It’s no secret that lack of diversity in corporate America is a well-documented problem and improvements have been slow. To help improve female representation in the cybersecurity industry, Google teamed up with Women in Cybersecurity (WiCyS) and SANS Institute a year ago to establish the Security Training Scholarship Program.

The multi-stage security training program set participants on a path to launch and advance their careers in cybersecurity through skills development, introducing them to fundamental cybersecurity concepts with interactive challenges like Capture the Flag (CTF) and the SANS CyberStart Game, which introduces topics such as Linux, web attacks, programming, forensics, and more. Mentors and peers guide the participants through each stage of the program and top qualifiers then graduate and receive access to the SANS foundational security training courses, which readies and prepares these women for their first roles in the security industry. The goal is to get them employed in cybersecurity within the next 1.5 years and to create a powerful network of women in the field – in essence, drawing more women to the industry and helping to close the talent gap.

As the inaugural program comes to an end, we are proud to report that its overall impact includes:

  • 112 people received training-based scholarship
  • 15 Full Scholarship Recipients received the full course training, which includes:
    • CyberStart Game and SANS BootUp CTF
    • SANS SEC275 Foundations & Exam
    • SANS 401 Security Essentials Bootcamp and GSEC
    • Elective – SANS SEC504/GCIH, SEC488/GCLD, SEC560/GPEN, or SEC548/GWAPT
  • 24 certifications earned to date with 100% pass rate, with average score on GSEC 90%
  • Since 2013, only 2 people have scored 99% on GIAC Certified Incident Handler (GCIH) one is a WiCyS Scholarship Recipient
  • 1/3 of students were employed in direct information security roles before the program ended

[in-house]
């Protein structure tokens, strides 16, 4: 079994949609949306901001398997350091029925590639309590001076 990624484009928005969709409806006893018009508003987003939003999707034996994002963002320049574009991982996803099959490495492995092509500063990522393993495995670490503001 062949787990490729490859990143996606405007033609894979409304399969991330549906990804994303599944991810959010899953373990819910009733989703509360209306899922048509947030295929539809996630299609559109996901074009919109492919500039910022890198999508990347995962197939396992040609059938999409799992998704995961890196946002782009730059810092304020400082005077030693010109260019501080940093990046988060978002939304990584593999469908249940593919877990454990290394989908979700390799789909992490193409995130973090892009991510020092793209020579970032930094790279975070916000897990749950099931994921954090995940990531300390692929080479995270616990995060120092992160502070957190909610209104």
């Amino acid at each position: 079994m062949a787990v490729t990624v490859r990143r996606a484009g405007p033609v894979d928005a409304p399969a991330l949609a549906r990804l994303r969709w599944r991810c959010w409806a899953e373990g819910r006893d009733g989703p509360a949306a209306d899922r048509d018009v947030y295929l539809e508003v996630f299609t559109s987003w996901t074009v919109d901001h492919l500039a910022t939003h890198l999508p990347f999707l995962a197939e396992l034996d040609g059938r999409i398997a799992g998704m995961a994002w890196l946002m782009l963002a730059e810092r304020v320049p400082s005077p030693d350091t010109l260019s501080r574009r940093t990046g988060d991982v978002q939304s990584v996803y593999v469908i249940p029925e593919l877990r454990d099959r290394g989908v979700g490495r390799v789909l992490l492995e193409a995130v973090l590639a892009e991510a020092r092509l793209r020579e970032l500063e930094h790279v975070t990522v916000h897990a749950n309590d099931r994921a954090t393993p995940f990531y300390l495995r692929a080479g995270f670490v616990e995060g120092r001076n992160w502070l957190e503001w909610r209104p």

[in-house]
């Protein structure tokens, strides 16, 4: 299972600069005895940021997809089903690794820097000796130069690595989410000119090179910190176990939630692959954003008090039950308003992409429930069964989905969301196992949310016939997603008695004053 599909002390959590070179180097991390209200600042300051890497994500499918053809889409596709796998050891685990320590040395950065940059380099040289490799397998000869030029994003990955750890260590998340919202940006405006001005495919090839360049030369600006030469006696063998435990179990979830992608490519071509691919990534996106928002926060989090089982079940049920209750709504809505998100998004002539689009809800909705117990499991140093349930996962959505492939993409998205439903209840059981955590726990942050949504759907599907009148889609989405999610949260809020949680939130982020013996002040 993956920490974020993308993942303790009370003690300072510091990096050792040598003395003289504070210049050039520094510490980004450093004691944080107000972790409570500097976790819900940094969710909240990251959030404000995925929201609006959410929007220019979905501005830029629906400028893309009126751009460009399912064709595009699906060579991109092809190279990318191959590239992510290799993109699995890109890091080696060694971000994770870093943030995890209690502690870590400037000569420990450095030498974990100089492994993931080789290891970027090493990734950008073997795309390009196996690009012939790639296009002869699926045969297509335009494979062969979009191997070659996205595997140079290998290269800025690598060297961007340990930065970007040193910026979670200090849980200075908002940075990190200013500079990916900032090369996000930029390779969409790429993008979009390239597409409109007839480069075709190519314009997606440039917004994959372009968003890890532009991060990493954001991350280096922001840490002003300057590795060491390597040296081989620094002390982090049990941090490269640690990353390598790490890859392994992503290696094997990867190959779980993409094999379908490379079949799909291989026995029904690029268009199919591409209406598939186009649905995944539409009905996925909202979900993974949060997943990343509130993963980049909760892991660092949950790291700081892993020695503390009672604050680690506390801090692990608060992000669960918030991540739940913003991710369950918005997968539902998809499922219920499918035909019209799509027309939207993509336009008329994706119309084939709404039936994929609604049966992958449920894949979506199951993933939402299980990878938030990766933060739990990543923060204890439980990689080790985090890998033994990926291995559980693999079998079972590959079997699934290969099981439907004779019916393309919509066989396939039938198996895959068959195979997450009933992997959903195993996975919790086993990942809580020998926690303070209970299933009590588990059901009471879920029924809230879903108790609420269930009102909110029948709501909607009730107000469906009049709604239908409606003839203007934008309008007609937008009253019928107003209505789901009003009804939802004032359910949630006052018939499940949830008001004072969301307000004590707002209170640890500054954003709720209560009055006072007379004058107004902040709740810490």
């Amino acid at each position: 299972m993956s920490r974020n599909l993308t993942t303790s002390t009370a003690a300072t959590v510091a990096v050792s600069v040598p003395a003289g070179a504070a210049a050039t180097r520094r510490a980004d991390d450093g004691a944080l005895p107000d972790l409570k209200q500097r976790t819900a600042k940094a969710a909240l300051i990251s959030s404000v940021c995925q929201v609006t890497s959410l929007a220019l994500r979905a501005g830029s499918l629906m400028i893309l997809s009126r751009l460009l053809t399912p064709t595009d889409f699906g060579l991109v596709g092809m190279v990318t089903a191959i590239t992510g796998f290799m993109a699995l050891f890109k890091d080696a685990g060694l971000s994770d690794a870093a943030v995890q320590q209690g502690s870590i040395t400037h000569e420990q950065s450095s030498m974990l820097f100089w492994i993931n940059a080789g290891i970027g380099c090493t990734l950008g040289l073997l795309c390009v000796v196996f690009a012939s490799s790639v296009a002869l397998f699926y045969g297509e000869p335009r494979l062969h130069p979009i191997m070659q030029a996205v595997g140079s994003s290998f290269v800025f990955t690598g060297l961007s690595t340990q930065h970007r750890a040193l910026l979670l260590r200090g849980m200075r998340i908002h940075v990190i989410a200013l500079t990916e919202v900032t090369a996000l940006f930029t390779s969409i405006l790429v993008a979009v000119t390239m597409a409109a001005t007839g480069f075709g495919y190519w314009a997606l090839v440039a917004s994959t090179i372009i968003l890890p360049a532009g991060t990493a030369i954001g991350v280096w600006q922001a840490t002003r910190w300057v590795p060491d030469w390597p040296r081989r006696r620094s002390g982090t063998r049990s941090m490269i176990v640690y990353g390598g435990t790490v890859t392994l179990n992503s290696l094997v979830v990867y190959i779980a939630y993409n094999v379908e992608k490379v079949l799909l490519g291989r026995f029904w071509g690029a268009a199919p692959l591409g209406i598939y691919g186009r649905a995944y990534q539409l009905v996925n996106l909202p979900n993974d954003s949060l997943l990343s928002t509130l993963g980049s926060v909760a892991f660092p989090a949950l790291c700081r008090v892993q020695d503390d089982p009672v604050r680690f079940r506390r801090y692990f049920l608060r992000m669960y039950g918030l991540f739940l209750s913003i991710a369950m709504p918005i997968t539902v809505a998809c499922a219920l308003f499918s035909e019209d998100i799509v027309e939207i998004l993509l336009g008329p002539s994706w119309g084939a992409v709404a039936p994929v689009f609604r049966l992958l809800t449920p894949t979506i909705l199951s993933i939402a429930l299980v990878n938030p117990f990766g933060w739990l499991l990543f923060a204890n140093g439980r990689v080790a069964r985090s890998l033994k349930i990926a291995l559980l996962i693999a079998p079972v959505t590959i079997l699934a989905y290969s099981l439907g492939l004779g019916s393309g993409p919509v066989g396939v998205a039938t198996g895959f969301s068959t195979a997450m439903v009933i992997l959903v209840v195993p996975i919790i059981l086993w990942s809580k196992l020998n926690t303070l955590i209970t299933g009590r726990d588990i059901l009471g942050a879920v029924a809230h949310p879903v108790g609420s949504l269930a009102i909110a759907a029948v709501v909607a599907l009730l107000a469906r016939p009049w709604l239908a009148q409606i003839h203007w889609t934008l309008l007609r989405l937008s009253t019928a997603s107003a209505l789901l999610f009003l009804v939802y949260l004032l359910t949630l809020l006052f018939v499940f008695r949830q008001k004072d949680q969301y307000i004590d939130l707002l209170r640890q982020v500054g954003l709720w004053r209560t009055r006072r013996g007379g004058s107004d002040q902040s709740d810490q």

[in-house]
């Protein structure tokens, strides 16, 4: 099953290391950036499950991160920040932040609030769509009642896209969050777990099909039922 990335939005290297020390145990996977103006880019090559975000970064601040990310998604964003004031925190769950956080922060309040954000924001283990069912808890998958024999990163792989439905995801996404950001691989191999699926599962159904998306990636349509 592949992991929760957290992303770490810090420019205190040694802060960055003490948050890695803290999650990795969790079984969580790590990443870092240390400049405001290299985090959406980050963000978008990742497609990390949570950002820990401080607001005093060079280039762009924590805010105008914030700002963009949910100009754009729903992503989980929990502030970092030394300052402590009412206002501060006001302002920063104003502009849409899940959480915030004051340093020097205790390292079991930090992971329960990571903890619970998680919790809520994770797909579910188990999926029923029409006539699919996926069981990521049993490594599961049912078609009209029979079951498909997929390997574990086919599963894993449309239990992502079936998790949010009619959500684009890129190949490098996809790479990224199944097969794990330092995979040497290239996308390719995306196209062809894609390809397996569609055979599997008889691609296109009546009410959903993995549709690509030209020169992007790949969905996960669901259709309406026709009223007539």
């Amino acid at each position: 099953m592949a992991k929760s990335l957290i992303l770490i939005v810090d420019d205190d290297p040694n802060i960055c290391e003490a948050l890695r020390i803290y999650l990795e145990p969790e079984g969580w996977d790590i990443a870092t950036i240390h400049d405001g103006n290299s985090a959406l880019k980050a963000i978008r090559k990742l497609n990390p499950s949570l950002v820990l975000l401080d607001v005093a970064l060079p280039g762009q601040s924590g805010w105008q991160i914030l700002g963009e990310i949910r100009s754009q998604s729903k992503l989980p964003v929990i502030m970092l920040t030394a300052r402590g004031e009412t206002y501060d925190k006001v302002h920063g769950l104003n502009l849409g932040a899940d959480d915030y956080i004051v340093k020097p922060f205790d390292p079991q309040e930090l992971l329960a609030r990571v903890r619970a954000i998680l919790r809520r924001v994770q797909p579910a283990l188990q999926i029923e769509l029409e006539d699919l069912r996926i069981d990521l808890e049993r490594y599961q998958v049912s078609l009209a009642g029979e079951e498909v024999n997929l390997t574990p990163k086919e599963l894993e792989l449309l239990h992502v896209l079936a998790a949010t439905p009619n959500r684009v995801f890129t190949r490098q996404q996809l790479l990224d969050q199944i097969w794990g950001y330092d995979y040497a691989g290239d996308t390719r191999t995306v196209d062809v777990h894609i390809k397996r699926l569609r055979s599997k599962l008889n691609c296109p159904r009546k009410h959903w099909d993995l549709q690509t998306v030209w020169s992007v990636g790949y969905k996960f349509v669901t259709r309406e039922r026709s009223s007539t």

• 100% of Full Scholarship Recipients intend to have long term careers in information security (15+ years)

Participants praise the program’s strong networking component where they can support one another, share best practices, ask questions from SANS security experts and receive industry insight from members across Google’s security team. As Lynn Dohm, executive director of WiCyS, told us, “You cannot put a price tag on the power of community, and last year’s WiCyS Security Training Program proved just that.”

Here at Google, we are inspired by the dedication and passion the scholarship recipients have shown throughout the program and are eager to see what they accomplish throughout their careers.

Elizabeth Beattie, who was part of the inaugural program told us, “I learned that, as part of my scholarship program with WiCyS, SANS Institute and Google, I’ve been awarded a scholarship to attend the WiCyS 2021 conference in September. In fact, I’ve volunteered to co-author a panel there with some of my amazing fellow recipients. And the crowning achievement? Tonight, I passed my first GIAC certification (GSEC)!”

Despite these great results, we know there is still a lot of work to be done to help educate and develop a more inclusive information security workforce. So this year we are expanding the Security Trainings Scholarship Program to help us reach even more women and generate a steady stream of talent in the field of information security. This expansion would not have been possible without the added support of Facebook and Bloomberg, who have come on board this year to boost this important program.

“We are thrilled to scale the program this year, powered by scholarships from Google, Bloomberg, and Facebook,” said Dohm. “Now, more WiCyS members will be able to dive deep and change the trajectory of their career in less than a year, all within a cohort setting with extensive support and resources provided by mentors and colleagues. That’s what empowerment looks like, and we are thrilled that these three incredible strategic partners of WiCyS can make this happen for not only the WiCyS community, but also for the sake of the cybersecurity workforce at large.”